Gunmen in Afghanistan kill 25 at Sikh complex, Islamic State claims responsibility

KONFRONTASI-Gunmen and suicide bombers raided a Sikh religious complex in the Afghan capital of Kabul on Wednesday, killing 25 people before security forces killed all of the attackers, the government said.

The Islamic State militant group claimed responsibility for the attack in a statement. Sikhs have been the target of attack by Islamist militants before in South Asia. Their community in Afghanistan numbers fewer than 300 families.

Britain's Prince Charles tests positive for coronavirus

KONFRONTASI-Prince Charles, the Prince of Wales and heir to the British throne, has tested positive for the new coronavirus.

The 71-year-old is displaying mild symptoms "but otherwise remains in good health", a Clarence House spokesman said on Wednesday, adding that he was self-isolating at a royal estate in Scotland.

Camilla, Duchess of Cornwall, has also been tested but does not have the virus.

"In accordance with government and medical advice, the prince and the duchess are now self-isolating at home in Scotland," read a statement.

Why is Italy's coronavirus fatality rate so high?

KONFRONTASI-The numbers are dizzying and horrifying. Four hundred and thirty-three dead. Six hundred twenty-seven dead. Seven hundred ninety-three dead.

For weeks now, the daily briefings by Italy's civil protection agency have been providing grim updates on the number of people killed by COVID-19, the highly infectious respiratory disease caused by the new coronavirus, deepening a sense of gloom in a country that has become the deadliest centre of the pandemic.

Despite a series of near-draconian measures gradually rolled out to halt the spread of the virus, including a nationwide lockdown and the shutdown of all non-essential businesses, Italy has been unable to "flatten the curve" - slowing the spread of the contagion in a bid to prevent an already overburdened healthcare system from being overrun.

The country's latest tally reported a total of 6,078 deaths from 63,928 infections, with a world-leading fatality rate of more than 9 percent.

In contrast, in China, where the outbreak originated, the mortality rate stands at 3.8 percent. In Germany, which has reported more than 24,000 cases and 94 deaths, it is at 0.3 percent.

But there may be several reasons for Italy's alarming mortality rate.

"The numbers we have are not representative of the entire infected population," said Massimo Galli, head of the infectious disease unit at Sacco Hospital in Milan, the main city in the worst-hit region of Lombardy where 68 percent of the total national fatalities have been reported.

Galli explained that as the emergency situation rapidly deteriorated over the past month, Italy focused its testing only on people showing severe symptoms in areas with high epidemic intensity - the result, experts say, is that the currently available numbers produce a statistical artefact, a distortion.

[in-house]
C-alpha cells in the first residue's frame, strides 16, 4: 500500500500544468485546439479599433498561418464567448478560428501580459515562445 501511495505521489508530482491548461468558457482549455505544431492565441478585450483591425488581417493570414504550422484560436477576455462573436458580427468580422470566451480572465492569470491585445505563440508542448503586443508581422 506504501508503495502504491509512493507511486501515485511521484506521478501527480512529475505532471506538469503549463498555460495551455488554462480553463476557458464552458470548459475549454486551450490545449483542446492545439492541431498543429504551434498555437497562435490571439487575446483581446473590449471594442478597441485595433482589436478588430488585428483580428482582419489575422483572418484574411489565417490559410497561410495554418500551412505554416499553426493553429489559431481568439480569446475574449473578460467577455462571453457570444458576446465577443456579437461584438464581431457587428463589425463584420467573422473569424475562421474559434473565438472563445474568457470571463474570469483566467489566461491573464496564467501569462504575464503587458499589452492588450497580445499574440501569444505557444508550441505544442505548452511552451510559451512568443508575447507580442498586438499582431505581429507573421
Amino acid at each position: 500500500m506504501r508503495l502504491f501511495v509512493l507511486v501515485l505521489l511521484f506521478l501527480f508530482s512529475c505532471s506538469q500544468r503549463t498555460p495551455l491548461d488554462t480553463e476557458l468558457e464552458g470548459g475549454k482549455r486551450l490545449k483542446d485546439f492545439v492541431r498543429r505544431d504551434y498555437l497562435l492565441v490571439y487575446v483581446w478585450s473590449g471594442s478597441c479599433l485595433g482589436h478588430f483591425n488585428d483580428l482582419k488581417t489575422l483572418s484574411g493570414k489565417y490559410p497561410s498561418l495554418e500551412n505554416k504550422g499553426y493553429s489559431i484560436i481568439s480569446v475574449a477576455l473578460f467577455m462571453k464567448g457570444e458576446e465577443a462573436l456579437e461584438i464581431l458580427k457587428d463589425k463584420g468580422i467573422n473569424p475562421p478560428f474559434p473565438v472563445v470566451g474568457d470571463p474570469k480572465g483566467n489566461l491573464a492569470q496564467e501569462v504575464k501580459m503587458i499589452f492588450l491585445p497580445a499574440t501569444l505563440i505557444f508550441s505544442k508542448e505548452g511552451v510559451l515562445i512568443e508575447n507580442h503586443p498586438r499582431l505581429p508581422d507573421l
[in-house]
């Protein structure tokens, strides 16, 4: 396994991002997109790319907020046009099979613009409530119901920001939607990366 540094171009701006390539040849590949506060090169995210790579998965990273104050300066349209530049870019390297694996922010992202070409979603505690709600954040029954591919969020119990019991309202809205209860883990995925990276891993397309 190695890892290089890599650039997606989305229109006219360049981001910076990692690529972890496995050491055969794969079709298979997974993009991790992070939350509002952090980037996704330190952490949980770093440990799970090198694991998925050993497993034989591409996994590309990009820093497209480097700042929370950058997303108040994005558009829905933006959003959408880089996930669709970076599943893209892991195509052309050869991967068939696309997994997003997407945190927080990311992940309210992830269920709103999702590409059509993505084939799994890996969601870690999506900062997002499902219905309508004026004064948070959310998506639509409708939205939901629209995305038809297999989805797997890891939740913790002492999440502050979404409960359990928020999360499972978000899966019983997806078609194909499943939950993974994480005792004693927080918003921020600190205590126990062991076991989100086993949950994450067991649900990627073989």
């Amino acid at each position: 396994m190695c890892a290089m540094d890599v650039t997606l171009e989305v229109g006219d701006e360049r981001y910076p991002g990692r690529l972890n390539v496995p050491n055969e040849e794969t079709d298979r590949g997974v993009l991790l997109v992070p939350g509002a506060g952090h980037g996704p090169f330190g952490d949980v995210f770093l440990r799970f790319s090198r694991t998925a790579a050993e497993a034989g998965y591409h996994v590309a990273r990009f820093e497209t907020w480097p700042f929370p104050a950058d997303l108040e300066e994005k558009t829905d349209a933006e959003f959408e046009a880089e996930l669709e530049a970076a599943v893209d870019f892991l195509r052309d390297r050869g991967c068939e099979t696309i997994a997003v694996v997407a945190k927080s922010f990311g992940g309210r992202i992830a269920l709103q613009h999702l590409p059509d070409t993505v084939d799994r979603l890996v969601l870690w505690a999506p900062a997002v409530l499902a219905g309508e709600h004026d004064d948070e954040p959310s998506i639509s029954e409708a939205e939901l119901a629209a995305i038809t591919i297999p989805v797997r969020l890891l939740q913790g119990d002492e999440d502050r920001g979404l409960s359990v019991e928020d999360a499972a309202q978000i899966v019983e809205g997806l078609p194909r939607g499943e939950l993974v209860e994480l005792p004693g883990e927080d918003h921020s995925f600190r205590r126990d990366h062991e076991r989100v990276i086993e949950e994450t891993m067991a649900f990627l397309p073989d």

"This causes an increase in the fatality rate because it is based on the most severe cases and not on the totality of those infected," Galli said.

The coronavirus may take up to 14 days before an infection flares into symptoms, such as fever and dry cough, and during that incubation period, asymptomatic patients may potentially transmit it. Experts believe it is this so-called "stealth transmission" that has driven the rapid spread of the outbreak, infecting communities that remain unaware until they develop symptoms and get tested.

As of March 15, Italy had carried out about 125,000 tests. In contrast, South Korea - which implemented a strategy of widespread testing - has conducted some 340,000 tests, including for those showing mild or no symptoms at all. It has recorded almost 9,000 infections to date, with a mortality rate of 0.6 percent.

Italy's 'social contact matrix'

While the new coronavirus can infect people of all ages, older adults, whose immune systems have declined with age, appear to be more vulnerable to becoming severely ill after contracting the virus.

In Italy, 85.6 percent of those who have died were over 70, according to the National Institute of Health's (ISS) latest report. 

With 23 percent of Italians over 65 years old, the Mediterannean country has the second-oldest population in the world after Japan - and observers believe age distribution could also have played a role in raising the fatality rate.

Another possible factor is Italy's healthcare system itself, which provides universal coverage and is largely free of charge.

"We have many elderly people with numerous illnesses who were able to live longer thanks to extensive care, but these people were more fragile than others," Galli said, adding that many patients at Sacco Hospital - one of Italy's largest medical centres - who died due to coronavirus were already suffering from other serious diseases.

According to the ISS's latest report tracing the profile of COVID-19 victims, 48 percent of the deceased had an average of three pre-existing illnesses.